Abstract

Abstract 2577

Background:

Leukemias and lymphomas comprise 25% of all cancers in AYA patients age 15–39 years. Survival benefit from treatment advances has been less for AYA patients compared to the pediatric patients (<15 years of age). One reason for this disparity in survival is the relative lack of clinical trial accrual in AYA population. Previous population-based analysis of cooperative group participation between 1992 and 1997 found 71% of children under age 15 participated in clinical trials versus 24% of 15–19 year olds and less than 2% of 20–29 year olds (Liu et al., 2003). The majority of reports on this “AYA Gap” have been from large academic institutions or pooled national databases. We report our 5 year experience of clinical trial enrolment of AYA leukemias and lymphomas (L&L) from a SC community-based practice.

Methods:

We retrospectively analyzed the data on all patients, age 0–39 years, with newly diagnosed acute leukemias(ALL, AML) and lymphomas (Hodgkin {HL} and non-hodgkin lymphoma{NHL}) between 2005 and 2009 through the Greenville Memorial Hospital (GMH) and BI-LO Charities Children's Cancer Center (BCCCC) registries in Greenville SC. AYA was defined ages 15–39, with the pediatric ages <15 as the control. Demographic comparisons were made with available state-wide and SEER registry data. Clinical trial availability was abstracted from practice clinical research offices and NCI database using www.clinicaltrials.gov.

Results:

Among 684 total oncology patients 0–39 years of age, 528 were AYA. Median age was 33 for the total AYA population but 26 for the 76 patients with L&L (ALL = 14, AML = 7, HL = 27, NHL = 28); there was no difference between the pediatric and AYA populations in regards to other demographic characteristics (race, gender, insurance, or vital status). Leukemia and lymphoma patients age 15–39 represented a similar distribution (4.7% and 10.4% of total diagnosis, respectively) in comparison to statewide and SEER data. Leukemia accounted for 80% of pediatric diagnoses while lymphoma comprised the bulk (72%) of AYA diagnoses; this is similar to data observed nationally. Statewide clinical trials were available to 72% of pediatric patients and 60% of AYA patients; local clinical trial availability was higher in the pediatric population than the AYA population (94% versus 69%). Sixty-two percent of pediatric patients were actually enrolled on a clinical trial in comparison to only 17% of AYA patients. Only 21% of AYA were treated at a pediatric facility, as compared to 98% of pediatric patients. Clinical trial enrollment of AYA patients treated at a pediatric facility was 75% versus 3% of patients treated at an adult facility. For the 97% of AYA patients treated at an adult facility but not enrolled on a clinical trial, 55% of patients had a trial available to them locally (34%) or statewide (21%). When considering lymphoma alone, as the most prominent AYA diagnosis, the majority of HL (89%) and NHL (82%) patients were not enrolled on clinical trials; of those patients not enrolled on a clinical trial, only 30% and 22% of HL and NHL, respectively, had a clinical trial available to them locally.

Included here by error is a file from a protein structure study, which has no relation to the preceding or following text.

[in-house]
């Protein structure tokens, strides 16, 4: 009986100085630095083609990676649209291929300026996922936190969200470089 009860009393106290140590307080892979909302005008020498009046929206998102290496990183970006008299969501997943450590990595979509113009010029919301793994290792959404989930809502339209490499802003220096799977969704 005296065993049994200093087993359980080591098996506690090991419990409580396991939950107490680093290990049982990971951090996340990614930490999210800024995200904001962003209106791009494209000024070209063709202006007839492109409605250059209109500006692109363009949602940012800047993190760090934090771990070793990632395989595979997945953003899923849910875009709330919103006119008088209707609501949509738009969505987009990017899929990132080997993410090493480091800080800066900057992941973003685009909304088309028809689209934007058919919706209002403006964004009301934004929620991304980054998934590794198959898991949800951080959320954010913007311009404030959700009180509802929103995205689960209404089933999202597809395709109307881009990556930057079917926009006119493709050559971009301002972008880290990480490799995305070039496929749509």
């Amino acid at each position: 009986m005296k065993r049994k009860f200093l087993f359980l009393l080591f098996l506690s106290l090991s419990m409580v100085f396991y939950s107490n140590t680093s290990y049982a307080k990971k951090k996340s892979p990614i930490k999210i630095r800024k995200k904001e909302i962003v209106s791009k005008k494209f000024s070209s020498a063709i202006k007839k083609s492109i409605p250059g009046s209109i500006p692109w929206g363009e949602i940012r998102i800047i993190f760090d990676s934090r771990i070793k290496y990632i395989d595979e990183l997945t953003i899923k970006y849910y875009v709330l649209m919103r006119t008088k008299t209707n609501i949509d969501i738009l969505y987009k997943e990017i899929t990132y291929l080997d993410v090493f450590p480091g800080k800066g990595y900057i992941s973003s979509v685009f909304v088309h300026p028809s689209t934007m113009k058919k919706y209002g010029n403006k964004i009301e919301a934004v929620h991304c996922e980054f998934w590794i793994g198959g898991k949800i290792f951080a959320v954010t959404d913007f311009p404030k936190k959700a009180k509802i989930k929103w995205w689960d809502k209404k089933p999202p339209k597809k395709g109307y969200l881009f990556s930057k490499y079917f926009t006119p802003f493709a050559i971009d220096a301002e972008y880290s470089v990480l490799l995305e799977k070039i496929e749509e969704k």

Conclusion:

In a community-based adult and pediatric oncology practice, there is a significant discrepancy in the number of L&L patients enrolled on a clinical trial when comparing pediatric and AYA cohorts. AYA L&L patients fail to be enrolled on clinical trials due to lack of clinical trial availability as compared to the pediatric L&L population.

Disclosures:

No relevant conflicts of interest to declare.

Author notes

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Asterisk with author names denotes non-ASH members.